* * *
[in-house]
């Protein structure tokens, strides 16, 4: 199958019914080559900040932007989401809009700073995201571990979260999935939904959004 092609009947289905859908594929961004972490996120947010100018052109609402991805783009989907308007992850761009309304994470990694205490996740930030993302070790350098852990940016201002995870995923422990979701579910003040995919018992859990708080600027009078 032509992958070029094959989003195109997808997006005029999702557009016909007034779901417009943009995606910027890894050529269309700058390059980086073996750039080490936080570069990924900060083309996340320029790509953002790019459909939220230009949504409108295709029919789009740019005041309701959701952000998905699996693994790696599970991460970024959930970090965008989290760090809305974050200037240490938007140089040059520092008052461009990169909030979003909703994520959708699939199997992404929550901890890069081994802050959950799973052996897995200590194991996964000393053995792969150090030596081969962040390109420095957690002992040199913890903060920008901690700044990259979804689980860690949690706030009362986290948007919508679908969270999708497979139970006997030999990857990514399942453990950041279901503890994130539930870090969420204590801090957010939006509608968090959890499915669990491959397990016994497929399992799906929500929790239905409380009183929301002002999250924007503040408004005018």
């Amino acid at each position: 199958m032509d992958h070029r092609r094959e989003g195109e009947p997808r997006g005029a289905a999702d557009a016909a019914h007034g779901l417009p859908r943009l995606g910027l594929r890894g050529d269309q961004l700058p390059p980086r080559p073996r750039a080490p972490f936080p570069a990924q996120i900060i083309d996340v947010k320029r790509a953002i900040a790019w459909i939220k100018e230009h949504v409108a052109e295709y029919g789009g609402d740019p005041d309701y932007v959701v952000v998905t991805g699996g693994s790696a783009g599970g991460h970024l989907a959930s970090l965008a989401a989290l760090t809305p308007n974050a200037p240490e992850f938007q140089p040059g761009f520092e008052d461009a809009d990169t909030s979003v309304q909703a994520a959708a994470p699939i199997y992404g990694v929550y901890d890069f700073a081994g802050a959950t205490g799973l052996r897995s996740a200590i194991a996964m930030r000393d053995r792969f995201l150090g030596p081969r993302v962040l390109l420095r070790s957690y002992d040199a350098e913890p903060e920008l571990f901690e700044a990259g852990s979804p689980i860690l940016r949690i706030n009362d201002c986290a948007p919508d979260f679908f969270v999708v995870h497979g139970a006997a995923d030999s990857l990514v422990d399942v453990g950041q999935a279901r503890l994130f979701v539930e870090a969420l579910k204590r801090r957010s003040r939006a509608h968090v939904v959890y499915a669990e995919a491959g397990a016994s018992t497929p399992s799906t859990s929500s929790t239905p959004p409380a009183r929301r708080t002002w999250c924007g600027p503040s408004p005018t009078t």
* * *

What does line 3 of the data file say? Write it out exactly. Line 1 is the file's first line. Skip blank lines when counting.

């Amino acid at each position: 199958m032509d992958h070029r092609r094959e989003g195109e009947p997808r997006g005029a289905a999702d557009a016909a019914h007034g779901l417009p859908r943009l995606g910027l594929r890894g050529d269309q961004l700058p390059p980086r080559p073996r750039a080490p972490f936080p570069a990924q996120i900060i083309d996340v947010k320029r790509a953002i900040a790019w459909i939220k100018e230009h949504v409108a052109e295709y029919g789009g609402d740019p005041d309701y932007v959701v952000v998905t991805g699996g693994s790696a783009g599970g991460h970024l989907a959930s970090l965008a989401a989290l760090t809305p308007n974050a200037p240490e992850f938007q140089p040059g761009f520092e008052d461009a809009d990169t909030s979003v309304q909703a994520a959708a994470p699939i199997y992404g990694v929550y901890d890069f700073a081994g802050a959950t205490g799973l052996r897995s996740a200590i194991a996964m930030r000393d053995r792969f995201l150090g030596p081969r993302v962040l390109l420095r070790s957690y002992d040199a350098e913890p903060e920008l571990f901690e700044a990259g852990s979804p689980i860690l940016r949690i706030n009362d201002c986290a948007p919508d979260f679908f969270v999708v995870h497979g139970a006997a995923d030999s990857l990514v422990d399942v453990g950041q999935a279901r503890l994130f979701v539930e870090a969420l579910k204590r801090r957010s003040r939006a509608h968090v939904v959890y499915a669990e995919a491959g397990a016994s018992t497929p399992s799906t859990s929500s929790t239905p959004p409380a009183r929301r708080t002002w999250c924007g600027p503040s408004p005018t009078t």